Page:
As a Chinese kid growing up in Singapore, visiting Haw Par Villa – a cultural theme park and national treasure – is a rite of passage, both anticipated and feared, because of its infamously graphic dioramas depicting Diyu, or the Chinese underworld. Built in 1937 by the founder of Tiger Balm, Aw Boon Haw, the park celebrates Chinese mythology in all its gory glory. Its crown attraction – The Ten Courts of Hell – lay out a dramatic timeline of judgment, penance, and redemption through its aging statuary.
Diyu is bloody. It’s weird. It’s got clear performance metrics, and a coveted outcome: positive reincarnation. If you mess up, you’ll probably end up as a cockroach. In short, it lends itself perfectly to a video game.
Like most cultural representations of hell, Diyu is not a fun place. Depending on just how good or bad you’ve been in your lifetime, you undergo various “treatments” (spoiler: mostly torture) and perform different tasks before reincarnation even happens. Level design would be fun, too – the whole thing is an enormous maze made up of different circles or courts that escalate by crime and punishment.
Diyu is ultimately a spectacular combination of mundane bureaucracy with soul-searing, skin-flaying body horror. In an extremely Chinese way, it has exactingly specific punishments for exactingly specific moral crimes: sibling disrespect, encouraging riots, and even rent evasion, which wouldn’t sit well in a post-coronavirus world. People who waste food get sawn into half; people who cheat on tests get disemboweled. It’s a folkloric vision of purgatory fuelled by syncretistic Buddhist and Taoist philosophies, which usually – hopefully – ends in a newly reincarnated life for the wayward soul.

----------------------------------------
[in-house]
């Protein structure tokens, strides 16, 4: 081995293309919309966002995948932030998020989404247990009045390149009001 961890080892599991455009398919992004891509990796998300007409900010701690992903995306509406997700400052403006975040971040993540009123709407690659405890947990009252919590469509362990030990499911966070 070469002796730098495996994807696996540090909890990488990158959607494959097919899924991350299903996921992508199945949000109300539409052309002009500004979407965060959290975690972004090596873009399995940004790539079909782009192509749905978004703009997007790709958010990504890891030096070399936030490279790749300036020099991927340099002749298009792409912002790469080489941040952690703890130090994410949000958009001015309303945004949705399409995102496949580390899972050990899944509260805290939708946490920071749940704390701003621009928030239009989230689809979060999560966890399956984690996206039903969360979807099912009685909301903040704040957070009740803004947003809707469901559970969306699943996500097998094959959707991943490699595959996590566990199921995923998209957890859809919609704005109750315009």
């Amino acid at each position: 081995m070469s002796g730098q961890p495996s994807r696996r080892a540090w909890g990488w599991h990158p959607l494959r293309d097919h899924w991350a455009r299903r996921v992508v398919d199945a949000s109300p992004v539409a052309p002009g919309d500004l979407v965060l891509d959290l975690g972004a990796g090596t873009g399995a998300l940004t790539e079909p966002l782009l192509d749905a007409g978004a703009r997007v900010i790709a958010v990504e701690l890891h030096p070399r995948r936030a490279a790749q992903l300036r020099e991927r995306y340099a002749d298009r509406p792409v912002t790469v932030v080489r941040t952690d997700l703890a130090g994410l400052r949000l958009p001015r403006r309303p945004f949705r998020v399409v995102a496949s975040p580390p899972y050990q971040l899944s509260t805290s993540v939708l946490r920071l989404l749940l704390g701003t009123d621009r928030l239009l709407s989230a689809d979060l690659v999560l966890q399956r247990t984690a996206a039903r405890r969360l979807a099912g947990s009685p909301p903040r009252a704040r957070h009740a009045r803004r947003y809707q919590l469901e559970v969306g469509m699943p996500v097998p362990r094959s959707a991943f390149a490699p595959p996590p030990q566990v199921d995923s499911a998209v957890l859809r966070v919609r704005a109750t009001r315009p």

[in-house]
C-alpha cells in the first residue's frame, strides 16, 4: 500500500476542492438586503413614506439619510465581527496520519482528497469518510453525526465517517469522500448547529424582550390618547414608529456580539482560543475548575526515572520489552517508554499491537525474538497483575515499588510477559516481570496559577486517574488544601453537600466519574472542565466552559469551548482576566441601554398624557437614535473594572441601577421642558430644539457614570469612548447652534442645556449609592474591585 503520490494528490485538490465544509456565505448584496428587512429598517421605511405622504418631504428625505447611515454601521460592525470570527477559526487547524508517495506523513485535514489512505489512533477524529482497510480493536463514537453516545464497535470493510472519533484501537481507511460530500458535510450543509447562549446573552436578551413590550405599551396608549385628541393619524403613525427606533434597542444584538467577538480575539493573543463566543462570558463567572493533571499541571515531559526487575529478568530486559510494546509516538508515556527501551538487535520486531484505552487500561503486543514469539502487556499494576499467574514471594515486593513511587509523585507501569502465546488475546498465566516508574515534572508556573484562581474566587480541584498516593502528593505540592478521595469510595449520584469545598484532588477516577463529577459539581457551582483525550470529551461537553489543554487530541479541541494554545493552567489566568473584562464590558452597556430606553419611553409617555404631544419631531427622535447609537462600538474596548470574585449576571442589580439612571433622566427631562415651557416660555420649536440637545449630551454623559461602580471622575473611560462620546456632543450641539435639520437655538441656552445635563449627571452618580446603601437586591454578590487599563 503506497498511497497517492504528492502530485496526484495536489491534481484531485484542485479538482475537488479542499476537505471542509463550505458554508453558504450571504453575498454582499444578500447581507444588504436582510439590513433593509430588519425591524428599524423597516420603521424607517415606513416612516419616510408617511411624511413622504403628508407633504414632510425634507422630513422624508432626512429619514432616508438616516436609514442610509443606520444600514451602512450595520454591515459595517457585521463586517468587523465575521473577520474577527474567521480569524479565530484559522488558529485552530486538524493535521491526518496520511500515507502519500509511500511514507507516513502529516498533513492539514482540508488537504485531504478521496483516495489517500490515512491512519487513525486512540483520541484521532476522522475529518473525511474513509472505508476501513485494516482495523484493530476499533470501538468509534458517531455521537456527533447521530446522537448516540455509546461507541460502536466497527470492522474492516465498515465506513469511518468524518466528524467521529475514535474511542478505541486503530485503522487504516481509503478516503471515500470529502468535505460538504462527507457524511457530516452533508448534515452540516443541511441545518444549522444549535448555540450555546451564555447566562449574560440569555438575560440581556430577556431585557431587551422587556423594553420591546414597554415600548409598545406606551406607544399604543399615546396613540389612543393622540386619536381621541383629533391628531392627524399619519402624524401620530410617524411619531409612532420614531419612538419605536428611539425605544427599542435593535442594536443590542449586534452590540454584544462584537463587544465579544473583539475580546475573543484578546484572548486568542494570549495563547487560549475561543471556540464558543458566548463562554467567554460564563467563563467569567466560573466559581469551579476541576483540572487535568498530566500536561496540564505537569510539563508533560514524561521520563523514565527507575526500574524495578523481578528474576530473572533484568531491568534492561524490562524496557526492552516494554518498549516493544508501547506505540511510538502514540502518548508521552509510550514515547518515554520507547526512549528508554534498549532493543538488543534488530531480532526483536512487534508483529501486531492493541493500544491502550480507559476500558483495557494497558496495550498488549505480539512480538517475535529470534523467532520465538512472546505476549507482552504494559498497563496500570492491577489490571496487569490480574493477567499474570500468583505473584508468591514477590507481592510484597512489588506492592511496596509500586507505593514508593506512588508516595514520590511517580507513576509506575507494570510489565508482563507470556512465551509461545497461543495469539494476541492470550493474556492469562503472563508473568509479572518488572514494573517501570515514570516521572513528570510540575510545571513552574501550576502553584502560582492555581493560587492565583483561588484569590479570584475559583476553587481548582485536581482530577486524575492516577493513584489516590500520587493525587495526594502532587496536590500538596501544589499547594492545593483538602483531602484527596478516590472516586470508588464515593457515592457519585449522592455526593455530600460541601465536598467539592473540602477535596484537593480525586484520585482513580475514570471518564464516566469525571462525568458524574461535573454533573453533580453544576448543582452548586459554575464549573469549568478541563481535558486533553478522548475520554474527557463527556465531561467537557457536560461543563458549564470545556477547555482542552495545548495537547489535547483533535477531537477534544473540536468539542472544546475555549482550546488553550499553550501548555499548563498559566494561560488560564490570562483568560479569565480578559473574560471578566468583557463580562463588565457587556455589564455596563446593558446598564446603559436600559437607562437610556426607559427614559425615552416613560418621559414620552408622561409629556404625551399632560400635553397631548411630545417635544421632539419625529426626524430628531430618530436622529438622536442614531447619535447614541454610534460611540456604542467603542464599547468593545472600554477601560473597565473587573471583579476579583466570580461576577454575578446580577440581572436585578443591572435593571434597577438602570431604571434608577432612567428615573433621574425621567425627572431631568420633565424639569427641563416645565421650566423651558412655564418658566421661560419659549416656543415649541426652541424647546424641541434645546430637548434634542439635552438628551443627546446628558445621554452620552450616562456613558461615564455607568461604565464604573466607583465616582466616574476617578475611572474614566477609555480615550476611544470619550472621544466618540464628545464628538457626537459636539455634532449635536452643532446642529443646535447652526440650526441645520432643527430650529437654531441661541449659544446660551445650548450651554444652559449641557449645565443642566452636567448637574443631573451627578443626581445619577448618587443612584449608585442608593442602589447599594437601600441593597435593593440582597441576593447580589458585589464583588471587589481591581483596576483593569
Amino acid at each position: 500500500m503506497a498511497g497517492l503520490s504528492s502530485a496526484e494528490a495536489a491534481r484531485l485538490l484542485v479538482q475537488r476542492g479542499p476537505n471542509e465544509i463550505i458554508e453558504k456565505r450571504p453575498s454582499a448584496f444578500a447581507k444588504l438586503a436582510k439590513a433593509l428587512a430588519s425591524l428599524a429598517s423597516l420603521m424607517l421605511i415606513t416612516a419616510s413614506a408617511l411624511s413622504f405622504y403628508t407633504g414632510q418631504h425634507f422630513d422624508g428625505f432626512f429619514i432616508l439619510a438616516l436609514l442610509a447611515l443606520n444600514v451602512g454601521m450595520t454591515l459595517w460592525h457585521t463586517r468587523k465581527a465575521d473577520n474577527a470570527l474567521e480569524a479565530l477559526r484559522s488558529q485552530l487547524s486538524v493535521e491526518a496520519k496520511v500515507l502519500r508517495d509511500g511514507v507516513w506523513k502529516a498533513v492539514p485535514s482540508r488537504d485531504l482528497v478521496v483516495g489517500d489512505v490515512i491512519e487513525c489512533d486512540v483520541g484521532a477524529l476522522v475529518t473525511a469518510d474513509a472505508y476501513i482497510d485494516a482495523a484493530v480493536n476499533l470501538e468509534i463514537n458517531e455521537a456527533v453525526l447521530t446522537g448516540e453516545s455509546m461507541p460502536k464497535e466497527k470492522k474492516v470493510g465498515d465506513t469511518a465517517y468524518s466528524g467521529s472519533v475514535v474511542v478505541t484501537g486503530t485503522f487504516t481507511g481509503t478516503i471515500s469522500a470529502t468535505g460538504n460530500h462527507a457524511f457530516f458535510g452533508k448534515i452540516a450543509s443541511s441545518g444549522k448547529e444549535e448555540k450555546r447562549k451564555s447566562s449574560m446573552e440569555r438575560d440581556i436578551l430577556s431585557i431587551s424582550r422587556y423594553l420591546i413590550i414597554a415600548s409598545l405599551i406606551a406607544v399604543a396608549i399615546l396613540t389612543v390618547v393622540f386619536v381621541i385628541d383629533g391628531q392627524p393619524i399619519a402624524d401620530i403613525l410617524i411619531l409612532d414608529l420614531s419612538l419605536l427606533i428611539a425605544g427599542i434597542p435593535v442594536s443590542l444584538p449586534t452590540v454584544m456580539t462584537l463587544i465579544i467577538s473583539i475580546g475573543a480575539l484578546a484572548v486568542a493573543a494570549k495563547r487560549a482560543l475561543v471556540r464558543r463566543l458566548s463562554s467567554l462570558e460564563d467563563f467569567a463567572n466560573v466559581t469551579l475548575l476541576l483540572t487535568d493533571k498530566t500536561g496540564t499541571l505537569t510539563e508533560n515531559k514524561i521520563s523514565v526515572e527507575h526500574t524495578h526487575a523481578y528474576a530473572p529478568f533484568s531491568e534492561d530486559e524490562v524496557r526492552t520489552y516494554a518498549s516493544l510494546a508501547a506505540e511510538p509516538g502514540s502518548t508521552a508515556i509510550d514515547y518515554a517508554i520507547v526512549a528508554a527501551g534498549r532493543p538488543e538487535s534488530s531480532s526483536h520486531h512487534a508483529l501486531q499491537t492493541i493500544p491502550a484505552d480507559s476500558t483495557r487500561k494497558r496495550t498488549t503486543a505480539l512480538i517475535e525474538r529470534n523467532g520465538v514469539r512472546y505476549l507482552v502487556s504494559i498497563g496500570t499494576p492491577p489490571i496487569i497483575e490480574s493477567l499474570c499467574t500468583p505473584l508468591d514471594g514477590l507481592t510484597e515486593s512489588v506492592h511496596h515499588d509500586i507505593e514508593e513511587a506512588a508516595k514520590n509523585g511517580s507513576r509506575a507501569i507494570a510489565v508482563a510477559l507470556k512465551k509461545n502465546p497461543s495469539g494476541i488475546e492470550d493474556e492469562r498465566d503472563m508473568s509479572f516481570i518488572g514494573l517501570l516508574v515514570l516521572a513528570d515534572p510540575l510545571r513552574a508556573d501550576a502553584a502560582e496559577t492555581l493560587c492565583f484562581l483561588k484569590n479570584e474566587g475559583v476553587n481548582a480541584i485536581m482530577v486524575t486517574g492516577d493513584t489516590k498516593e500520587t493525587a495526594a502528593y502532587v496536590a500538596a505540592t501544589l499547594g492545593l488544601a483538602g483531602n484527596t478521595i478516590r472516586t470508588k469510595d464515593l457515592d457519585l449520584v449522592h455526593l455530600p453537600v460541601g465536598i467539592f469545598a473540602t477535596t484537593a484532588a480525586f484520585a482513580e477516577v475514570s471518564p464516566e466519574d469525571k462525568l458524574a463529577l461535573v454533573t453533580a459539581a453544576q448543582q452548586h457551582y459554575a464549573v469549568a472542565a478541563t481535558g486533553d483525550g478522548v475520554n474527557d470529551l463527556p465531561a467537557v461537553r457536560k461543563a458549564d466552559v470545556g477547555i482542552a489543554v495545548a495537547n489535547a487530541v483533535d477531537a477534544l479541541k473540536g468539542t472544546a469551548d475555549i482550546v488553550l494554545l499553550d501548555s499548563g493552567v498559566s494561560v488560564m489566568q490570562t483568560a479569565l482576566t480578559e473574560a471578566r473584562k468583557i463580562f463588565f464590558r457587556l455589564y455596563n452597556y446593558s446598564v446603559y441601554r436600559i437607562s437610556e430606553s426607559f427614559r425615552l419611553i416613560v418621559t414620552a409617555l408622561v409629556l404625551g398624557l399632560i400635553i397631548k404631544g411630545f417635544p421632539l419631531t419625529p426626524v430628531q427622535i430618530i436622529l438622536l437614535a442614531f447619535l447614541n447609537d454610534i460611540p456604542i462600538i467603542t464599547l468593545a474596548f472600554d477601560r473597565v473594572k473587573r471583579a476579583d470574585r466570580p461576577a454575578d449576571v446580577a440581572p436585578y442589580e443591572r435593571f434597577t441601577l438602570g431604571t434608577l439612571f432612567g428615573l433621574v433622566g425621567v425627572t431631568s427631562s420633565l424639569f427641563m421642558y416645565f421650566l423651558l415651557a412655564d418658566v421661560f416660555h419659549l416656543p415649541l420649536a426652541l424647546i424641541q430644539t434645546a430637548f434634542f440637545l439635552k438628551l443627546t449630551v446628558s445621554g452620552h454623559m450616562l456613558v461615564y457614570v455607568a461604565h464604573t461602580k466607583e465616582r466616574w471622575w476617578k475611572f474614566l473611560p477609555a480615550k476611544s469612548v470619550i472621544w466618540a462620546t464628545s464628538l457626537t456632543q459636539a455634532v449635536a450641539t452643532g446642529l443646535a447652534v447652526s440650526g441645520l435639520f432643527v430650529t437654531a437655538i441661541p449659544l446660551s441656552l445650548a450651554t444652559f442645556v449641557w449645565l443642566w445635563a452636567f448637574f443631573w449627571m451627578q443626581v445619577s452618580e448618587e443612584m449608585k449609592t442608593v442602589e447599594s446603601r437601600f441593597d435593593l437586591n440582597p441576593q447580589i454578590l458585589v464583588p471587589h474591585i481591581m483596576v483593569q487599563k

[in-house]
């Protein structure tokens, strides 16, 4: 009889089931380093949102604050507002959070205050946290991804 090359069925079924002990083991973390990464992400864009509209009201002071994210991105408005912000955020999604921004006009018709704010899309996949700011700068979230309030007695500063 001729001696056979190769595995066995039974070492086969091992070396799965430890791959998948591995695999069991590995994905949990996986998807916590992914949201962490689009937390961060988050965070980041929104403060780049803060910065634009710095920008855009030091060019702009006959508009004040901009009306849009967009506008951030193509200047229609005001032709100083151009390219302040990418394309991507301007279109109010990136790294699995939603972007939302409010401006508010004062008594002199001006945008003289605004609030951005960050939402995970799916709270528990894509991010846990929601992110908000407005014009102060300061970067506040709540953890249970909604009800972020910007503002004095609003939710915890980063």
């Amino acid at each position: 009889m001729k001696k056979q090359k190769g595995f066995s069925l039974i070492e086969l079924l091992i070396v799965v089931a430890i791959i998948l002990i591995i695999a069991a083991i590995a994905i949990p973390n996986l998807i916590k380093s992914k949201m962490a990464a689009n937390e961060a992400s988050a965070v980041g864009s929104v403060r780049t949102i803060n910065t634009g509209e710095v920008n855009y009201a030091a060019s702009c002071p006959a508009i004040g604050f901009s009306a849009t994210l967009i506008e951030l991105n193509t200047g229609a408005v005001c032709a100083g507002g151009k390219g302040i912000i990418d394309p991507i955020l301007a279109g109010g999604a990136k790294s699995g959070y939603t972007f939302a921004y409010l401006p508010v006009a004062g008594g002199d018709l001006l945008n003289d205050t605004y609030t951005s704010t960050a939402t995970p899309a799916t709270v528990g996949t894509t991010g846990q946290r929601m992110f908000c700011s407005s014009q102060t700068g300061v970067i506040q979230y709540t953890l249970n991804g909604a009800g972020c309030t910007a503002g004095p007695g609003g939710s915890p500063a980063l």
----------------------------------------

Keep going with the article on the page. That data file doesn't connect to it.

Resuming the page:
A dead soul first meets Diyu’s two guardians, Ox Head and Horse Face, who bring newcomers to Yanluo Wang, the god-king of hell, who rules over the fifth court. Yanluo Wang is literally a judge, who, depending on mythological variations, can be absolutely terrifying or relatively reasonable. He’s the guy who evaluates you on your entire life and determines when you can leave – a great setup for character creation along the lines of the Souls games, but hopefully, unlike Bloodborne’s realest option, you don’t start off as a “waste of skin.”
The ten courts of hell (some interpretations claim there are 18, but hey, who’s counting when you’re having a good time) is a sprawling metropolis under the ground, filled with tortured souls that feel pain just as they did in corporeal life. Each is presided over by a judge-king who answers to Yanluo Wang, and besides these main courts, there are thousands of smaller, lesser hells, too – the potential number of side quests and expansions are mind-boggling. There’s even a preexisting currency that could be retconned into an RPG – joss paper (often called “hell money” in the west), a relatively modern invention traditionally burned as offerings to the dearly departed.
Most famously, Taiwan’s Red Candle Games incorporated elements of Diyu into their critically acclaimed indie title Devotion, borrowing narrative elements from hell to craft their own distinctly Taiwanese story. But there’s still room for so many more interpretations of this singularly over-the-top underworld, with a wealth of scholarly articles and popular legends to draw from. It would be riveting to see more literal, traditional versions of Diyu, perhaps even as an MMO, where suffering souls can band together like a 21st-century media union.
If you’re reading this and feel inspired to make a Cronenbergian horror world powered by a multicultural symphony of different but equally rigid moral doctrines, please – on pain of punishment in the afterlife – consult a Chinese person on it.